Sexual assault on campus is a genuine problem—but the new rape culture crusade is turning ugly. The list of falsely accused young men subject to kangaroo court justice is growing apace. Students at Boston University demanded that a Robin Thicke concert be cancelled: His hit song Blurred Lines is supposedly a rape anthem. (It includes the words, “I know you want it.”) Professors at Oberlin, University of California, Santa Barbara, and Rutgers have been urged to place “trigger warnings” on class syllabi that include books like the Great Gatsby—too much misogynist violence. This movement is turning our campuses into hostile environments for free expression and due process. And so far, university officials, political leaders, and the White House are siding with the mob.

It appears that we are in the throes of one of those panics where paranoia, censorship, and false accusations flourish—and otherwise sensible people abandon their critical facilities. We are not facing anything as extreme as the Salem Witch Trials or the McCarthy inquisitions. But today’s rape culture movement bears some striking similarities to a panic that gripped daycare centers in the 1980s.

In August 1983, an anguished mother reported to the police that her 2-year old son had been horrifically abused in the McMartin preschool in Manhattan Beach, California. She described a network of underground tunnels where school staff had sodomized her child and forced him to watch animal sacrifices. The mother was mentally disturbed and her story had no basis in reality. But the news media seized on the story, and paranoia about Satanic Cults became a national epidemic. Parents were already on edge: advocacy groups, politicians, and the media had warned that nearly 50,000 children were being abducted by strangers, and 4,000 of them murdered, every year. As news of the McMartin barbarity spread, daycare personnel in schools across the nation found themselves implicated in the crime of satanic-ritual child abuse. A national network of abuse-therapists promptly materialized. Through the use of intimidating interviewing techniques, they egged on children to “remember” terrible abuses in their daycare.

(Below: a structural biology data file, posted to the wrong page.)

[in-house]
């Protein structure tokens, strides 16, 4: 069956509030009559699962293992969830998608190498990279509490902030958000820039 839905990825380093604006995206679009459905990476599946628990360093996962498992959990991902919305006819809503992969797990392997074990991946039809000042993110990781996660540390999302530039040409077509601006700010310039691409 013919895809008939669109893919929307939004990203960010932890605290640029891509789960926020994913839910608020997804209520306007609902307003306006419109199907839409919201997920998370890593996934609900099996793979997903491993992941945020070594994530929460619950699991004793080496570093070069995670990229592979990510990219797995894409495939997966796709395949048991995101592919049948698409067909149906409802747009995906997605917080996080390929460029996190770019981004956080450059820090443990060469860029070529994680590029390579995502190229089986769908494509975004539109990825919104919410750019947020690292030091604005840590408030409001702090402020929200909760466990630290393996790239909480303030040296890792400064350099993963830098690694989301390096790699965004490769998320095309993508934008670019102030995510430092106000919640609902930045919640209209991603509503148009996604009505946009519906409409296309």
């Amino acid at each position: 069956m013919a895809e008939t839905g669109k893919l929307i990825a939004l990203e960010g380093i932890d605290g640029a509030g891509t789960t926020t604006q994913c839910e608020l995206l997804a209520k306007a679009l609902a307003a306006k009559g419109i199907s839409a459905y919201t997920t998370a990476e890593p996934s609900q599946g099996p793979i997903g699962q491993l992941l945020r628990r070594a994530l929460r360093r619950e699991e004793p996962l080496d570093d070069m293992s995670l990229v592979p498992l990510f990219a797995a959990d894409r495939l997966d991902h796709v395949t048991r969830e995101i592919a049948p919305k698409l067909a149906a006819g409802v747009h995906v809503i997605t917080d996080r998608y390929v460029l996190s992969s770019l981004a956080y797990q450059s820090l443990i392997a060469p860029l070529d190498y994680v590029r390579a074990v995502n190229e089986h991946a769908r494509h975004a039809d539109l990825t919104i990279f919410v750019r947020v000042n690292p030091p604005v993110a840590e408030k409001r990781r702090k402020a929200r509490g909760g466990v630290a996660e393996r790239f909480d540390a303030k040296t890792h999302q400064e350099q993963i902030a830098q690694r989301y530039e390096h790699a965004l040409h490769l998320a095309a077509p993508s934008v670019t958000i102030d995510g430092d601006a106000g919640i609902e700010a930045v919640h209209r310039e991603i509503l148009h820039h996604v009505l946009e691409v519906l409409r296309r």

The abuse therapists were joined by an influential group of conspiracy-minded feminists, including Gloria Steinem and Catharine MacKinnon. When a few civil libertarian feminists—Carol Tavris, Wendy Kaminer, Ellen Willis, and Debbie Nathan—tried to blow the whistle on the witch-hunt, they were vilified by the conspiracy caucus as backlashers, child abuse apologists, and “obedient ‘daddies’ girls of male editors.”

From the start of the scare in 1983 until its ending in the mid-1990s, untold numbers of children were subject to manipulative therapies and hundreds of innocent adults faced charges of ritual child abuse. Several of the accused would spend years in prison for crimes that never happened. A recent Slate article called it “one of the most damaging moral panics in America’s history,” which only began to abate when skeptical journalists got round to checking facts and asking questions. A 1985 story in the Los Angeles Times informed readers that, according to FBI reports, the number of child kidnappings by strangers in 1984 was 67, not 50,000

Today’s college rape panic is an eerie recapitulation of the daycare abuse panic. Just as the mythical “50,000 abducted children” fueled paranoia about child safety in the 1980s, so today’s hysteria is incited by the constantly repeated, equally fictitious “one-in-five women on campus is a victim of rape”—which even President Obama has embraced.